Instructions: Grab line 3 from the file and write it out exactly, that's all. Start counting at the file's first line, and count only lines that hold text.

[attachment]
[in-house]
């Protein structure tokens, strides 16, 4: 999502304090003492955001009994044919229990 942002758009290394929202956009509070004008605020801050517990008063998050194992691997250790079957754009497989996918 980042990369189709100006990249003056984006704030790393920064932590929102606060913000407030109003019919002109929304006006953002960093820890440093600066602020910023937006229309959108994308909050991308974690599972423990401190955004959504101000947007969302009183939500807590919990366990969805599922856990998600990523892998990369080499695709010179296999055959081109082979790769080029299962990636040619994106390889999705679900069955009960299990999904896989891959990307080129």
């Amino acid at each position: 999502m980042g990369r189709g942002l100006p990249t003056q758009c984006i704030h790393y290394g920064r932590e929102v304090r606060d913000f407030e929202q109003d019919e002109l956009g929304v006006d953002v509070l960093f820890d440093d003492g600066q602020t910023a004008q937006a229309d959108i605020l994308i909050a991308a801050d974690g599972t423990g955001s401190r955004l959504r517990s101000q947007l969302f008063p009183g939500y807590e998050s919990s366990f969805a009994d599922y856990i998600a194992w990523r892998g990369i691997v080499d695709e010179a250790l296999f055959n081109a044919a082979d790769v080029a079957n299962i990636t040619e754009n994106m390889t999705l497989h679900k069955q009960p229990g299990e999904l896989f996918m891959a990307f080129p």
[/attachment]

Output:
């Amino acid at each position: 999502m980042g990369r189709g942002l100006p990249t003056q758009c984006i704030h790393y290394g920064r932590e929102v304090r606060d913000f407030e929202q109003d019919e002109l956009g929304v006006d953002v509070l960093f820890d440093d003492g600066q602020t910023a004008q937006a229309d959108i605020l994308i909050a991308a801050d974690g599972t423990g955001s401190r955004l959504r517990s101000q947007l969302f008063p009183g939500y807590e998050s919990s366990f969805a009994d599922y856990i998600a194992w990523r892998g990369i691997v080499d695709e010179a250790l296999f055959n081109a044919a082979d790769v080029a079957n299962i990636t040619e754009n994106m390889t999705l497989h679900k069955q009960p229990g299990e999904l896989f996918m891959a990307f080129p």